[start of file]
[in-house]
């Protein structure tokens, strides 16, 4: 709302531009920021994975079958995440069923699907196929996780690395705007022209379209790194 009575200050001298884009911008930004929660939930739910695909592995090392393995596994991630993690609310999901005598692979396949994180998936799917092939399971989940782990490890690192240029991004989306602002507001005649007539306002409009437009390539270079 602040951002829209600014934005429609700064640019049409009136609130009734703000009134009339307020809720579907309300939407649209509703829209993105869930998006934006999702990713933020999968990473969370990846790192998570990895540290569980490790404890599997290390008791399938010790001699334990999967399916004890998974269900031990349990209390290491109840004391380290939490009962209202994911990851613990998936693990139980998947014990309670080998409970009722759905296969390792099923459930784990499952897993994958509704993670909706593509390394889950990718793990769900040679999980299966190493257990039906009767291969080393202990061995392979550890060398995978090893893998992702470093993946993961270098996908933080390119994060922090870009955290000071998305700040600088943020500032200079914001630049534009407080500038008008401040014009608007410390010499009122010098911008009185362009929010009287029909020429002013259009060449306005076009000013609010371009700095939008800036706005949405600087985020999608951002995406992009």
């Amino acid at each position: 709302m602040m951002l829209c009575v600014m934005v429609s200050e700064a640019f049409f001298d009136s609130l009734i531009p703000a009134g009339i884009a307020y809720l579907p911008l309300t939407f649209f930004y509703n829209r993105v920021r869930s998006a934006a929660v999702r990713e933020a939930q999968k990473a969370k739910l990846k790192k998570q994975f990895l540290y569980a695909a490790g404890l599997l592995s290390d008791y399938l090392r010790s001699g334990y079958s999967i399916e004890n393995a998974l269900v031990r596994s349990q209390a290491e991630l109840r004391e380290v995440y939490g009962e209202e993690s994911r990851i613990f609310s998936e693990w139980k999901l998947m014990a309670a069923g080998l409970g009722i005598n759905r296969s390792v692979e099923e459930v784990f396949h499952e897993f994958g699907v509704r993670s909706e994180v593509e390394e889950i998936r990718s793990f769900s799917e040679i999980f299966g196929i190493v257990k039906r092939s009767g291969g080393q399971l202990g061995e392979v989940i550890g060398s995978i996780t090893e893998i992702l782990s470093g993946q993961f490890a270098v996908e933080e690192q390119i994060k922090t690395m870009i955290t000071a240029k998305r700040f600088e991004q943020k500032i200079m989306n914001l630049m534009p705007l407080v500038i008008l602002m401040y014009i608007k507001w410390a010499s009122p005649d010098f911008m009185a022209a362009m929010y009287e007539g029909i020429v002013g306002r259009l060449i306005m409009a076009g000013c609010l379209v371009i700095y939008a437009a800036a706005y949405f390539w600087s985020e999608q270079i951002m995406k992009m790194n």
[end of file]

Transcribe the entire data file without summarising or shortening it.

[in-house]
């Protein structure tokens, strides 16, 4: 709302531009920021994975079958995440069923699907196929996780690395705007022209379209790194 009575200050001298884009911008930004929660939930739910695909592995090392393995596994991630993690609310999901005598692979396949994180998936799917092939399971989940782990490890690192240029991004989306602002507001005649007539306002409009437009390539270079 602040951002829209600014934005429609700064640019049409009136609130009734703000009134009339307020809720579907309300939407649209509703829209993105869930998006934006999702990713933020999968990473969370990846790192998570990895540290569980490790404890599997290390008791399938010790001699334990999967399916004890998974269900031990349990209390290491109840004391380290939490009962209202994911990851613990998936693990139980998947014990309670080998409970009722759905296969390792099923459930784990499952897993994958509704993670909706593509390394889950990718793990769900040679999980299966190493257990039906009767291969080393202990061995392979550890060398995978090893893998992702470093993946993961270098996908933080390119994060922090870009955290000071998305700040600088943020500032200079914001630049534009407080500038008008401040014009608007410390010499009122010098911008009185362009929010009287029909020429002013259009060449306005076009000013609010371009700095939008800036706005949405600087985020999608951002995406992009």
């Amino acid at each position: 709302m602040m951002l829209c009575v600014m934005v429609s200050e700064a640019f049409f001298d009136s609130l009734i531009p703000a009134g009339i884009a307020y809720l579907p911008l309300t939407f649209f930004y509703n829209r993105v920021r869930s998006a934006a929660v999702r990713e933020a939930q999968k990473a969370k739910l990846k790192k998570q994975f990895l540290y569980a695909a490790g404890l599997l592995s290390d008791y399938l090392r010790s001699g334990y079958s999967i399916e004890n393995a998974l269900v031990r596994s349990q209390a290491e991630l109840r004391e380290v995440y939490g009962e209202e993690s994911r990851i613990f609310s998936e693990w139980k999901l998947m014990a309670a069923g080998l409970g009722i005598n759905r296969s390792v692979e099923e459930v784990f396949h499952e897993f994958g699907v509704r993670s909706e994180v593509e390394e889950i998936r990718s793990f769900s799917e040679i999980f299966g196929i190493v257990k039906r092939s009767g291969g080393q399971l202990g061995e392979v989940i550890g060398s995978i996780t090893e893998i992702l782990s470093g993946q993961f490890a270098v996908e933080e690192q390119i994060k922090t690395m870009i955290t000071a240029k998305r700040f600088e991004q943020k500032i200079m989306n914001l630049m534009p705007l407080v500038i008008l602002m401040y014009i608007k507001w410390a010499s009122p005649d010098f911008m009185a022209a362009m929010y009287e007539g029909i020429v002013g306002r259009l060449i306005m409009a076009g000013c609010l379209v371009i700095y939008a437009a800036a706005y949405f390539w600087s985020e999608q270079i951002m995406k992009m790194n």